Half of my co-workers I knew from my previous stints as a server, one of them, Nikki, was my oldest friend on the planet. Going to work was sorta like walking onto the set of Cheers, only with pizza. (I don’t think they had pizza on Cheers, but I could be wrong) We’d work our full weekend shifts (5-12PM) and then go out and drink the night away, laughing about the person who demanded 75 different drinks all with the one particular mixer we were out of, then wept once we informed her we couldn’t make it. The guy at table 42 who barely acknowledged me, except for to point out some spot on the floor he wanted me to clean. The crusty seahags who told me, over and over, as though I were not only stupid but deaf, “that’s Half-Diet and HALF-Coke.”
The job was tough, but at the very least, when people screamed at me, I could fix their problems, unlike a certain fire-hydrant-shaped baby who seemed convinced the world was out to get him, who screamed without the ability to be pacified.
We’d stay in the restaurant long after our shift ended, drinking from the bar, and swapping horror stories. It was the closest thing to a family I’d had in years. Going to work was like a salve – it was the one thing I could do, and do well, without making other people upset with me. And if they DID get upset? I could always have one of the other servers handle it.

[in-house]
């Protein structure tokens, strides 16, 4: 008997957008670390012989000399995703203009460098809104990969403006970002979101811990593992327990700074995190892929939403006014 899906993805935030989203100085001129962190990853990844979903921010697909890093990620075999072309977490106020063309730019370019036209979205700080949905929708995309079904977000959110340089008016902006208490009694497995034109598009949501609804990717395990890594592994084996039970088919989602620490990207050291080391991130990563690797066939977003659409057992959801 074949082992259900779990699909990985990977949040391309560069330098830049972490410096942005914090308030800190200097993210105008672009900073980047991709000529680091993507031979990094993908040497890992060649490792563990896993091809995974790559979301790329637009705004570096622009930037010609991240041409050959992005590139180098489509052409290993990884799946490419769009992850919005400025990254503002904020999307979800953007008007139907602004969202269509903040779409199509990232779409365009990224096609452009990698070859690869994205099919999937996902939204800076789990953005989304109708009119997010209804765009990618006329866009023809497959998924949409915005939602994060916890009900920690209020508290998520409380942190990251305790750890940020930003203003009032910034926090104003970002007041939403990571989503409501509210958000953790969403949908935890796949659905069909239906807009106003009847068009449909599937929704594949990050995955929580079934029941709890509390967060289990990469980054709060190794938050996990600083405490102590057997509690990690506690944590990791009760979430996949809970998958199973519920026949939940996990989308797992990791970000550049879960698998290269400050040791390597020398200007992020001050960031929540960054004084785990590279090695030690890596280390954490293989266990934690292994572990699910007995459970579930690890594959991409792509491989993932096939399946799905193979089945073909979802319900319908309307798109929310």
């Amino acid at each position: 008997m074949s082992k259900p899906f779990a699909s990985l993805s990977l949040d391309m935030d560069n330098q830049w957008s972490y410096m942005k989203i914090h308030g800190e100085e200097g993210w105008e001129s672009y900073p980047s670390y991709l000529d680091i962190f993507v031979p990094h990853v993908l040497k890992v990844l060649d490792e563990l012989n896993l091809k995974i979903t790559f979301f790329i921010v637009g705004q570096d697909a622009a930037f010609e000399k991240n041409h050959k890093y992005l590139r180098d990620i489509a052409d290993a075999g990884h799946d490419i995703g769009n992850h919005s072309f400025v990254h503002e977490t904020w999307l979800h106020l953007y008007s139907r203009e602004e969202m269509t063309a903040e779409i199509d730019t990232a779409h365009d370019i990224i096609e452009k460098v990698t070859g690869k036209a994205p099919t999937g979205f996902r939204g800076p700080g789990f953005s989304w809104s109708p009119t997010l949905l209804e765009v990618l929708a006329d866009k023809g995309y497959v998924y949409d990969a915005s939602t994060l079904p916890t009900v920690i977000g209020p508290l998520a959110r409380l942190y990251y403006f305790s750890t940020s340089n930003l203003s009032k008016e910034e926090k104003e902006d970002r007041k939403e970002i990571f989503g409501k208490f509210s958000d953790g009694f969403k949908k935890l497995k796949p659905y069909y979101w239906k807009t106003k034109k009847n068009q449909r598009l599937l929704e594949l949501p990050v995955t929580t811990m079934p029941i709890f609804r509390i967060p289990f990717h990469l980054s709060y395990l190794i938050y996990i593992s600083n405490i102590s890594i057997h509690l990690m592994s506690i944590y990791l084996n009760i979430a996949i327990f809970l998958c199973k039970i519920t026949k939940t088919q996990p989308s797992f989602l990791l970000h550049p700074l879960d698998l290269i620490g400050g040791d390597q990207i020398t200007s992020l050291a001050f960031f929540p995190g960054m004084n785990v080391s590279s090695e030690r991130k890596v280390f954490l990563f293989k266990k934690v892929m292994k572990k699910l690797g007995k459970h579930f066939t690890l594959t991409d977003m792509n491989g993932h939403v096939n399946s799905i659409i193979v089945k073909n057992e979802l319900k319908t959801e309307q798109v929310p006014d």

(and by “handle it,” I mean “Walk by their table and fart”)
The politics in the restaurant, after I’d handily shed the baby weight (a full year later) and enrolled in nursing school, got to be a bit much. Restaurants are incestuous places – you can hardly go around a corner without seeing one server grinding up on another, or the bartender grabbing a quick feel on the new hostesses boobs. One of the servers, and a friend of mine (whom I later diagnosed as having Borderline Personality Disorder - thanks, WebMD, or, as I like to call you, You’reGonnaDieMD.com) had begun dating one of the managers, another friend of mine.